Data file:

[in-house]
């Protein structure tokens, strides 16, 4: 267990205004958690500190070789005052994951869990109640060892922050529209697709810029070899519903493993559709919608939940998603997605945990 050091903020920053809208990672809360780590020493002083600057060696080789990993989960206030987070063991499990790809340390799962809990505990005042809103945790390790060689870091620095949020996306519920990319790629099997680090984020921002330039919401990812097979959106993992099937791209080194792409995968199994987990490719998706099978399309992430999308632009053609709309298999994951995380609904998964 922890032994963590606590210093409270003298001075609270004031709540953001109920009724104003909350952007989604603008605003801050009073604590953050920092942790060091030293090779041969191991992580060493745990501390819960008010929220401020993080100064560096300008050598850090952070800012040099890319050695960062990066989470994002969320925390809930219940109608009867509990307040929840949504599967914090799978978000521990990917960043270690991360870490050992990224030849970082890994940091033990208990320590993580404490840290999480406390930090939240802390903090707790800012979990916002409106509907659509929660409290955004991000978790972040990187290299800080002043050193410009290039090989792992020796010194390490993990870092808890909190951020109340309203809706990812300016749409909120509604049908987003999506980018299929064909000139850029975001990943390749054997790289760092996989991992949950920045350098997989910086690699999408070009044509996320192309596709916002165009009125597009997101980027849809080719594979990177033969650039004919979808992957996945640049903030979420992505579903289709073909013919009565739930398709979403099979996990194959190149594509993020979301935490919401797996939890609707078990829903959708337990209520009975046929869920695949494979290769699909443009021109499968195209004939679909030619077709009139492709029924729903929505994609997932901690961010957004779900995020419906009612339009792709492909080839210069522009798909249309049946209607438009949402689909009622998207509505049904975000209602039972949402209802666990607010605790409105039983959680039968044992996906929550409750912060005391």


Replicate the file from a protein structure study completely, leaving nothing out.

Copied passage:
[in-house]
């Protein structure tokens, strides 16, 4: 267990205004958690500190070789005052994951869990109640060892922050529209697709810029070899519903493993559709919608939940998603997605945990 050091903020920053809208990672809360780590020493002083600057060696080789990993989960206030987070063991499990790809340390799962809990505990005042809103945790390790060689870091620095949020996306519920990319790629099997680090984020921002330039919401990812097979959106993992099937791209080194792409995968199994987990490719998706099978399309992430999308632009053609709309298999994951995380609904998964 922890032994963590606590210093409270003298001075609270004031709540953001109920009724104003909350952007989604603008605003801050009073604590953050920092942790060091030293090779041969191991992580060493745990501390819960008010929220401020993080100064560096300008050598850090952070800012040099890319050695960062990066989470994002969320925390809930219940109608009867509990307040929840949504599967914090799978978000521990990917960043270690991360870490050992990224030849970082890994940091033990208990320590993580404490840290999480406390930090939240802390903090707790800012979990916002409106509907659509929660409290955004991000978790972040990187290299800080002043050193410009290039090989792992020796010194390490993990870092808890909190951020109340309203809706990812300016749409909120509604049908987003999506980018299929064909000139850029975001990943390749054997790289760092996989991992949950920045350098997989910086690699999408070009044509996320192309596709916002165009009125597009997101980027849809080719594979990177033969650039004919979808992957996945640049903030979420992505579903289709073909013919009565739930398709979403099979996990194959190149594509993020979301935490919401797996939890609707078990829903959708337990209520009975046929869920695949494979290769699909443009021109499968195209004939679909030619077709009139492709029924729903929505994609997932901690961010957004779900995020419906009612339009792709492909080839210069522009798909249309049946209607438009949402689909009622998207509505049904975000209602039972949402209802666990607010605790409105039983959680039968044992996906929550409750912060005391």